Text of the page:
Three of Barton County’s fire chiefs met with the Barton County Commission Monday to discuss the county’s burn permit system and to encourage that the provisions continue to be carried out.
A few years ago, after a significant study of other department systems, the county changed its method of permitting open burning.
Now, anyone who plans to do agricultural burning needs to have a permit on file with the county, received through their local fire chief. The information about that permit holder is kept on file at County Communications.
That way, the permit holder is able to call County Communications when they are preparing to burn. If conditions are appropriate, the permit holder is told to go ahead and the appropriate agency is informed.
Claflin Fire Chief Doug Hubbard told the commission, that system means that the permit holder isn’t kept from burning, and the affected department doesn’t end up going out on a false alarm, when someone else sees smoke from a rural fire.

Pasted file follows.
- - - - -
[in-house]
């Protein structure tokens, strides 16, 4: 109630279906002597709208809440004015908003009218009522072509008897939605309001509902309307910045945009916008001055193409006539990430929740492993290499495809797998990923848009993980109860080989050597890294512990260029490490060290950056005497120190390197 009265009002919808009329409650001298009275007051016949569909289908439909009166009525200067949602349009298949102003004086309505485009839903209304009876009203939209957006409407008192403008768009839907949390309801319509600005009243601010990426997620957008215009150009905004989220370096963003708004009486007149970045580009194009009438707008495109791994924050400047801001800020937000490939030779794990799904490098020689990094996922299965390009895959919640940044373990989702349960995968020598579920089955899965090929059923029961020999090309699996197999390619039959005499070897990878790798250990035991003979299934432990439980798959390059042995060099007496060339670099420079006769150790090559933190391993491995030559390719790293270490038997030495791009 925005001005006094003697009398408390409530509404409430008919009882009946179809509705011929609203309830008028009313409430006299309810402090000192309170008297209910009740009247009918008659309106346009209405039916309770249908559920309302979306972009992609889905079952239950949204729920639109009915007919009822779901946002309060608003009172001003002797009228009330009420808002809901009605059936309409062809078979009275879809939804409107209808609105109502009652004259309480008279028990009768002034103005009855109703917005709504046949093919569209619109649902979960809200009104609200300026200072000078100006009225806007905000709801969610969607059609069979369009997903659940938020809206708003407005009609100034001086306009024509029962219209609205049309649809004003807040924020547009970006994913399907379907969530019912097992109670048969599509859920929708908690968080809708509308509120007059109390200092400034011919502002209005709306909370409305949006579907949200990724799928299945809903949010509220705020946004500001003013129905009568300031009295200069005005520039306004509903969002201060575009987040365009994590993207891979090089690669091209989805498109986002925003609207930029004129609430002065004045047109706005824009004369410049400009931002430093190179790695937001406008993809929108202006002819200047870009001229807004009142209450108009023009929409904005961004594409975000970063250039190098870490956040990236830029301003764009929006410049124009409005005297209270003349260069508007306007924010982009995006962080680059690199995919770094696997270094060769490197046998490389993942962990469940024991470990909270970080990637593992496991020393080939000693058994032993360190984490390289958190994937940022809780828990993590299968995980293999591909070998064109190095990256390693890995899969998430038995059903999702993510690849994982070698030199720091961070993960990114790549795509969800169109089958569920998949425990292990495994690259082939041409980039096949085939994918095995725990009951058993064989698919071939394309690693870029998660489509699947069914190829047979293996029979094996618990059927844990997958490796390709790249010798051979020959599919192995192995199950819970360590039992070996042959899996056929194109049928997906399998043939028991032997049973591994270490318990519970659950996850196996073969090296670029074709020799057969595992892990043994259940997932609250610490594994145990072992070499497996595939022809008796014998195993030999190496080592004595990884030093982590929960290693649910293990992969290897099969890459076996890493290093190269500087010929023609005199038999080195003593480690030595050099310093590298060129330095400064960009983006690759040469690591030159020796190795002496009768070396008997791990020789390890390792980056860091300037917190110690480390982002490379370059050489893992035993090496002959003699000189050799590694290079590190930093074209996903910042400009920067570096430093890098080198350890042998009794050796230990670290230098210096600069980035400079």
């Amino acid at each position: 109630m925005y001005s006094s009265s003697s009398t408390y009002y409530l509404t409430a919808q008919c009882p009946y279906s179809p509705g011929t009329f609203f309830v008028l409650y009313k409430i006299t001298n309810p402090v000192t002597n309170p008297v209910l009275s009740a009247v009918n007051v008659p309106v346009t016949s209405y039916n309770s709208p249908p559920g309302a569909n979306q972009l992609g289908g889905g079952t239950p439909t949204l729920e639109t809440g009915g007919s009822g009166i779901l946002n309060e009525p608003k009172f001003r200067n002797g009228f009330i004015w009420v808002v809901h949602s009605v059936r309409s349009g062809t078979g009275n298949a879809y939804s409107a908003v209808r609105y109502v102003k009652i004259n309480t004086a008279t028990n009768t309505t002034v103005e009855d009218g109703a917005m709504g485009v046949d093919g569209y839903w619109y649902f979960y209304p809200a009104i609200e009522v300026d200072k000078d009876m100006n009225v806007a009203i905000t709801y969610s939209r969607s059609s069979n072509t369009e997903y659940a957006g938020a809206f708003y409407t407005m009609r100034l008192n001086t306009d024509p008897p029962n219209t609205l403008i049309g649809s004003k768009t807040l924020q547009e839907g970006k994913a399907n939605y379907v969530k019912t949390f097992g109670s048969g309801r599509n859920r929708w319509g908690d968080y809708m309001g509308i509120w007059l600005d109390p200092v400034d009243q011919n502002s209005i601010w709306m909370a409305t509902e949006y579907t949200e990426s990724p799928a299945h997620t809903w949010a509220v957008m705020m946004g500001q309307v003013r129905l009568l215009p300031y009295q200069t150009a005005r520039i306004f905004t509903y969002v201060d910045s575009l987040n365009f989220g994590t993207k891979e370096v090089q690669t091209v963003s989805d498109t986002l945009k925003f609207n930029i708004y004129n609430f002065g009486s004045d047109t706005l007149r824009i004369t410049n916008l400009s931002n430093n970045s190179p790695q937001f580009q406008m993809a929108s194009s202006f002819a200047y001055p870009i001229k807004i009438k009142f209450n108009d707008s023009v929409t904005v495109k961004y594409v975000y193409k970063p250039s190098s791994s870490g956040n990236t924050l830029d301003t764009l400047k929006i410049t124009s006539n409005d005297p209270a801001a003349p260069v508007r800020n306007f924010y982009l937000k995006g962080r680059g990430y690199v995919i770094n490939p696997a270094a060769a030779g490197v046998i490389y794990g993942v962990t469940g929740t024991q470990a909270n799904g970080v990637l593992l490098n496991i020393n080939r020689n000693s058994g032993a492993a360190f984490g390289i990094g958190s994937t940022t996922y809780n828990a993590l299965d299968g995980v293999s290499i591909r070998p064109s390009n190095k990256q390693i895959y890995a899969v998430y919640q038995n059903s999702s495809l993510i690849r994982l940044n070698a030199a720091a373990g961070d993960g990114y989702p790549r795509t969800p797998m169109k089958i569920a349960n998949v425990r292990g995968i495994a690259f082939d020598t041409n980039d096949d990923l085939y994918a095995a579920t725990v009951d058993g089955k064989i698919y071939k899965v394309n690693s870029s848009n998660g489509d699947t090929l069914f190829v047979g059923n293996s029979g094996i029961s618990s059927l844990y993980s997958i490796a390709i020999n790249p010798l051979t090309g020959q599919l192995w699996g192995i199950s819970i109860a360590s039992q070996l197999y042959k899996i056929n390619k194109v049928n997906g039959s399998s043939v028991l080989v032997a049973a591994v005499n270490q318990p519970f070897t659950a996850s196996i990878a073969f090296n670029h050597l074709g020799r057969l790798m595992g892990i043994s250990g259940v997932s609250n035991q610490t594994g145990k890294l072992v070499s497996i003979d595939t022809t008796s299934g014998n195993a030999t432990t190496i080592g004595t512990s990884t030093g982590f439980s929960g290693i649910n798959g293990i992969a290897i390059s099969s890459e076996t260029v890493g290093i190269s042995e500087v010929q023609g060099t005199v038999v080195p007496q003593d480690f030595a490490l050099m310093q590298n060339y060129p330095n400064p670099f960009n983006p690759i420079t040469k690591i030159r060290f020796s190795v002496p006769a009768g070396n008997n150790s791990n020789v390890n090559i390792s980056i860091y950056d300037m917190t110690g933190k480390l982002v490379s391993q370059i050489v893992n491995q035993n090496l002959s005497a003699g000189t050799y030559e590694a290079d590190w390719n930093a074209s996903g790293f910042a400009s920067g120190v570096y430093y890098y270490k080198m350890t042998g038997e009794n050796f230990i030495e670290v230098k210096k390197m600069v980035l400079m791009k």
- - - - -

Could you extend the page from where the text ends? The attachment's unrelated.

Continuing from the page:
The problem in the past, Hubbard explained, was that departments were being sent out on controlled burns that hadn’t been reported.
That puts personnel and equipment in danger and it costs money.
It’s important for permit holders to understand that the county only allows burning that is deemed appropriate by state regulations.
That means, if a permit holder calls to report they are preparing to burn and the weather conditions do not allow for burning — when the wind is too high to be safe, for example — the dispatcher will tell the permit holder they have to wait for conditions to improve.
That doesn’t mean the dispatchers are in the position of administrating burning. They are only explaining what the state regulations are, Hubbard stressed. “Please don’t shoot the messenger,” he urged.
Hubbard said if there is a disagreement about conditions, about what is being burned or anything else involving agricultural burning, that should be settled between the permit holder and their local fire chief.
Ellinwood Fire Chief Chris Komarek and Great Bend Fire Chief Mike Napolitano also attended the meeting and agreed that the system is working. “This system has been working well for us for six or seven years,” Komarek commented. “We just want to keep it fine tuned.”